Viriyalila, an Order Member from Aryaloka, Triratna's retreat center in New Hampshire, USA, writes with news of two art projects that contributed to their 25th anniversary celebrations. She says -
"Last fall I had the opportunity to work closely with three long term friends in the Order to coordinate Aryaloka's 25th Anniversary celebrations. There were two artistic projects that I was closely involved with, that when finished, turned out to be the perfect gifts to give to this "Noble Realm" that has helped to build such a vibrant spiritual community.
"The first gift was initiated five years earlier in the form of a talk I gave marking the 20th anniversary. I had contacted Manjuvajra, the founder of Aryaloka, to see if he could provide me with some stories of the early days. Well, what he gave me was a draft of a book he was writing, which was pretty amazing! Using this, along with personal stories collected from some of our early pioneers, I was very happy to produce a fun and inspiring booklet telling at least one version of Aryaloka's story of coming into the world."
"From the very early beginnings, in a rented apartment/Buddhist gathering place in Jamaica Plain, Massachusetts:
"One day...while sorting through a pile of unopened general mail, Manjuvajra came across a flier that had been sent to the previous occupants - a yoga group. It was advertising the sale of an interesting property in Southern New Hampshire. It was an unusual place - a pair of geodesic domes joined in the middle, to form a sort of space ship resembling building. There were several large rooms as well as a number of smaller rooms and thirteen acres of woodland with a beaver creek running through the land. He took hold of the flier and put it aside with nothing more than an idle thought that this would be the sort of place that would make an ideal retreat center.
Bob [Thiradhamma] and Manjuvajra had often talked about the possibility of a country retreat place. Bob found the city to be quite noisy on Friday nights with all the traffic and city sounds, the conditions were not well suited for meditation. Bob was envisioning a quiet deserted cabin, or even a shack, deeply set in the woods where 2-3 people could sit in peace and without external interruptions. Manjuvajra’s ideas were a little bit grander – a house perhaps, where a residential community could live and practice and work together, with extra buildings and rooms to accommodate visitors for large retreats.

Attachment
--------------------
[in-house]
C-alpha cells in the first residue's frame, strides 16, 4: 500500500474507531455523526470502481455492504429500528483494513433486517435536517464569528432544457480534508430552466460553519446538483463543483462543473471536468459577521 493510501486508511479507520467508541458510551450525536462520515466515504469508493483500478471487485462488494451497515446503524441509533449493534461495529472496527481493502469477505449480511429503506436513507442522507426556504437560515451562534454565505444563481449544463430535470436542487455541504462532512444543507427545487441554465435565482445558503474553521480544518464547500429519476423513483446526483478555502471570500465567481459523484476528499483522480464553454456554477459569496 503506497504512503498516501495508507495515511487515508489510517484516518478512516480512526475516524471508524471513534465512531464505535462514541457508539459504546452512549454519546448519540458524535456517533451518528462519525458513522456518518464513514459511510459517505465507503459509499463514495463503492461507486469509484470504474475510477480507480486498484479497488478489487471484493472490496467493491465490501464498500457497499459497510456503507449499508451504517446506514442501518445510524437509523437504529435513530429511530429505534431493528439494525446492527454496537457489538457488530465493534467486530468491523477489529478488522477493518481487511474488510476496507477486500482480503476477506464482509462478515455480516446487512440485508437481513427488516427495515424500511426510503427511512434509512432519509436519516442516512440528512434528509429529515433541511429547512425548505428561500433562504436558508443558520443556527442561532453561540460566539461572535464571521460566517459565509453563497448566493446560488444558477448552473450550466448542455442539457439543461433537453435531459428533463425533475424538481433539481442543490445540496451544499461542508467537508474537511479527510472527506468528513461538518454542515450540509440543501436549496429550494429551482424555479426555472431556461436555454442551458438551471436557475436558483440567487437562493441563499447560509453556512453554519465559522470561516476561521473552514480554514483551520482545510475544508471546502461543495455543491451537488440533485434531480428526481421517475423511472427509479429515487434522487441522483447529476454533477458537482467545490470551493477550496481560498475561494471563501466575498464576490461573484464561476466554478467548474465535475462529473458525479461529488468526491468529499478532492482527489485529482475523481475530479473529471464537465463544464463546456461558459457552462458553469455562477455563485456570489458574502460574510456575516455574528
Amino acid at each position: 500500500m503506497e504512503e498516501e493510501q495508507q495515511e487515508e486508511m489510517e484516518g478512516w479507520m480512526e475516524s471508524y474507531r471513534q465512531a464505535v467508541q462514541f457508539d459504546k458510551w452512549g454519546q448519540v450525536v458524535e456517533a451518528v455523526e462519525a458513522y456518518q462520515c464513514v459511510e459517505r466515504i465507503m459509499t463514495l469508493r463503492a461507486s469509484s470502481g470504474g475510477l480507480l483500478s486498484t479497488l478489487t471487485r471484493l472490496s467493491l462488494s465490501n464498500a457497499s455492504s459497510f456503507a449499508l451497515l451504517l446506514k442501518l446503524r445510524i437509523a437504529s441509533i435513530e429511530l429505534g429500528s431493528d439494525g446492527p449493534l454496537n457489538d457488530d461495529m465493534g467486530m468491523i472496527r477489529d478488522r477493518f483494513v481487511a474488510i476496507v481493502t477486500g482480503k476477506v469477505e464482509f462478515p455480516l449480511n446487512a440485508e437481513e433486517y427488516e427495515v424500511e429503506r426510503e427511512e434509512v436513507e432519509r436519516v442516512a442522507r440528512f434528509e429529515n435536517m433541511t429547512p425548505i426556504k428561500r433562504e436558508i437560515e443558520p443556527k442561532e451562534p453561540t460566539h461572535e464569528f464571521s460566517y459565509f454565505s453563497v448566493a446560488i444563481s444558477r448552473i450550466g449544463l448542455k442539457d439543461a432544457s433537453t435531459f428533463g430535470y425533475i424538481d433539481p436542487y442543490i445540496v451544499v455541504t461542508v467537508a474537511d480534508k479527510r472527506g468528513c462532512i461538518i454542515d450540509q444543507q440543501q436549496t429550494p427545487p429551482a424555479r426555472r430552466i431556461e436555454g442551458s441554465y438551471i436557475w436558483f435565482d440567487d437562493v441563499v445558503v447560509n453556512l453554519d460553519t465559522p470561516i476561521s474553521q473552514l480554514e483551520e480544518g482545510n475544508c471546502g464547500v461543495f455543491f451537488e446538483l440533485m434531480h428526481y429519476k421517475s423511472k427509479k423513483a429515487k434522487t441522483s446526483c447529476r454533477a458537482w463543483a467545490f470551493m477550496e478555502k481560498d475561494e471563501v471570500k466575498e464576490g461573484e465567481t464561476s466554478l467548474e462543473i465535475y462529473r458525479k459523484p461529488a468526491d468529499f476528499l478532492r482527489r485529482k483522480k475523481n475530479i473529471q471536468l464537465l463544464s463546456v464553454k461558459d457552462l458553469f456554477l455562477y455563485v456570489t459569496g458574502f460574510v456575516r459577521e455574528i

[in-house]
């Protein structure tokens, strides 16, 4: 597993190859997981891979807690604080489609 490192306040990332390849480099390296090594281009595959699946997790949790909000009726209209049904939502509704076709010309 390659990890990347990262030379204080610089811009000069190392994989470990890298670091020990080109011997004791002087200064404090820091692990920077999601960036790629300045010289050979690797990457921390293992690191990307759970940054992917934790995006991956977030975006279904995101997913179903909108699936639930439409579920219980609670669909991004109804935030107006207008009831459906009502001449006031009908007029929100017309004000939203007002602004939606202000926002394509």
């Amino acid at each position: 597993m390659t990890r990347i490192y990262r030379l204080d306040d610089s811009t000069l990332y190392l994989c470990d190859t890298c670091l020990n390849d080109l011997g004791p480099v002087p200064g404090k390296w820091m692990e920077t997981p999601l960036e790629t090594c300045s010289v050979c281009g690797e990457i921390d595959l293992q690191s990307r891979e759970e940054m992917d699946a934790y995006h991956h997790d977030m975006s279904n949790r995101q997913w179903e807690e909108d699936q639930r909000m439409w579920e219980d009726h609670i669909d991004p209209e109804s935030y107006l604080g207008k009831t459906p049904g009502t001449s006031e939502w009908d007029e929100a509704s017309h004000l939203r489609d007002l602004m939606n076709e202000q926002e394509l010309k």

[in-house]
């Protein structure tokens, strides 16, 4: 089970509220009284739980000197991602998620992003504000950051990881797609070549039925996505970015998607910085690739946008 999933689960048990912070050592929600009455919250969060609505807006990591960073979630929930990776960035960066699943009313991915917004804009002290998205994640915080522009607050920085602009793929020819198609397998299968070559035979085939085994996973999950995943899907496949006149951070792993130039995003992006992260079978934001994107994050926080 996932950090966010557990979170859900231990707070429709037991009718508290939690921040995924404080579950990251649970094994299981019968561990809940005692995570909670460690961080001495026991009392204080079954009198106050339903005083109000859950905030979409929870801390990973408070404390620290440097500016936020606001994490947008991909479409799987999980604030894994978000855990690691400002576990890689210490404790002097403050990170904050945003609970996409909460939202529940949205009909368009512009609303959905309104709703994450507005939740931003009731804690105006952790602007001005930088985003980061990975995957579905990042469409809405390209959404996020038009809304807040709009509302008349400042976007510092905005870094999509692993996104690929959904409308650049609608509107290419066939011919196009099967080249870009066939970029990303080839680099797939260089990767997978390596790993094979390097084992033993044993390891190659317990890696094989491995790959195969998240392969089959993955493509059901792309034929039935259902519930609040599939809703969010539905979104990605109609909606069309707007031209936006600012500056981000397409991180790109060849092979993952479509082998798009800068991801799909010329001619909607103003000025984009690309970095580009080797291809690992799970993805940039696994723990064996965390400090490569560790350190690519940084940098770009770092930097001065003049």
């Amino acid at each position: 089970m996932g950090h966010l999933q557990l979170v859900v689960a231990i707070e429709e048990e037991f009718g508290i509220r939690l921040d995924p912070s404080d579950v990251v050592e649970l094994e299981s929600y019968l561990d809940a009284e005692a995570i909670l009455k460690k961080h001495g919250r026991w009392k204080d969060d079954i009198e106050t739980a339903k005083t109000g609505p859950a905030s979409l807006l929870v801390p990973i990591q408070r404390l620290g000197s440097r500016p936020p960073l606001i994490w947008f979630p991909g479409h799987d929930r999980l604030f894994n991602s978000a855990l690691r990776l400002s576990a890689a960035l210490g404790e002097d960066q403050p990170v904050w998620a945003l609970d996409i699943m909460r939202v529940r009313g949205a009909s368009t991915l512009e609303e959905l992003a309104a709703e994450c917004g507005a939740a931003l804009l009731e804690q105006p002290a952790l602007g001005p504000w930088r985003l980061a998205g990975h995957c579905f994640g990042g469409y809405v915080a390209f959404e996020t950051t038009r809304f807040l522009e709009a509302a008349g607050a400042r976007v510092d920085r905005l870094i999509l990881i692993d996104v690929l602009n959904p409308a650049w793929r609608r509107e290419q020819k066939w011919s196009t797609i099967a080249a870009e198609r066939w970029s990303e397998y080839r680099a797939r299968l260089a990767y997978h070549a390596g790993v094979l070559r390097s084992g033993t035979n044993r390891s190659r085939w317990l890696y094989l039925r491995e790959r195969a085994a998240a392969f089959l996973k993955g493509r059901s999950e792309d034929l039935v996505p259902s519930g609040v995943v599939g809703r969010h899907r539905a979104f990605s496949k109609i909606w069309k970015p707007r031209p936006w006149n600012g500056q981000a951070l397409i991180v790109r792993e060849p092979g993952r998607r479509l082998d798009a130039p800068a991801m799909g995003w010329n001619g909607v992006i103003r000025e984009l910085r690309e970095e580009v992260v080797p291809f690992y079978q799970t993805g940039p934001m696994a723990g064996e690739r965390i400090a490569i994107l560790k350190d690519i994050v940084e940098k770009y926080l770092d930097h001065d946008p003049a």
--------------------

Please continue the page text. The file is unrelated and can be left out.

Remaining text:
On one Friday night, after completing their weekly meditation and puja, the subject of having a place of their own in the country in which to practice came up again. Manjuvajra hopped up off his seat, trotted off to the back room, and when he came back, he half jokingly, yet excitedly grabbed the flier advertising the domes in NH and thrust it into Bob’s hands.
“This is the place we want - big enough, close to Boston, quiet - and only a quarter of a million dollars!” They both laughed and then Bob, being an American, suggested that they actually go and look at the place. Manjuvajra, being British, thought he was joking but realized he wasn’t and when he’d overcome his reluctance to get too involved too fast, they called the owners and agreed a date to drive up to the New Hampshire Seacoast."
The Second Gift to Aryaloka for their 25th Anniversary was a large hand painted rendition of the 1000-Armed Avalokitesvara...
"Early on in the planning [of the 25th Anniversary celebrations] my dear friend Surakshita, who's been around Aryaloka since the very beginning, enthusiastically shared his vision of seeing a very large 1000-Armed Avalokitesvara banner draped over the domes of Aryaloka. He saw it as a cosmic and symbolic welcoming of people to the celebrations, marking this very significant, historical event.
"Having a very busy summer planned, I initially sat quietly waiting to see if anyone stepped forward... but he only had to mention it a few times, before I offered as long as I could find help! Very quickly my dear friend Amala expressed interest in working together to plan and create this magnificent 9 x 5 foot painting of the thousand-armed Avalokitesvara.
"Not really being a fine artist myself, I rejoice in Amala's ability to really bring the piece into its final stages - even right up to the time it was scheduled for hanging she still had her paint brush in hand! I rejoice in her patience, skill and courage to take on such an immense project. The highlight for me, besides deepening friendship with Amala through our working together, was on several occasions when we applied paint to some of the symbols in the image something was happening on a deeper level. Like when we painted the jewels on his crowns and especially when we painted the eyes, something 'other' came alive in the painting. Recollecting the experience now still evokes a similar feeling of awe and amazement."
"With metta, Viriyalila
14 Heartwood Circle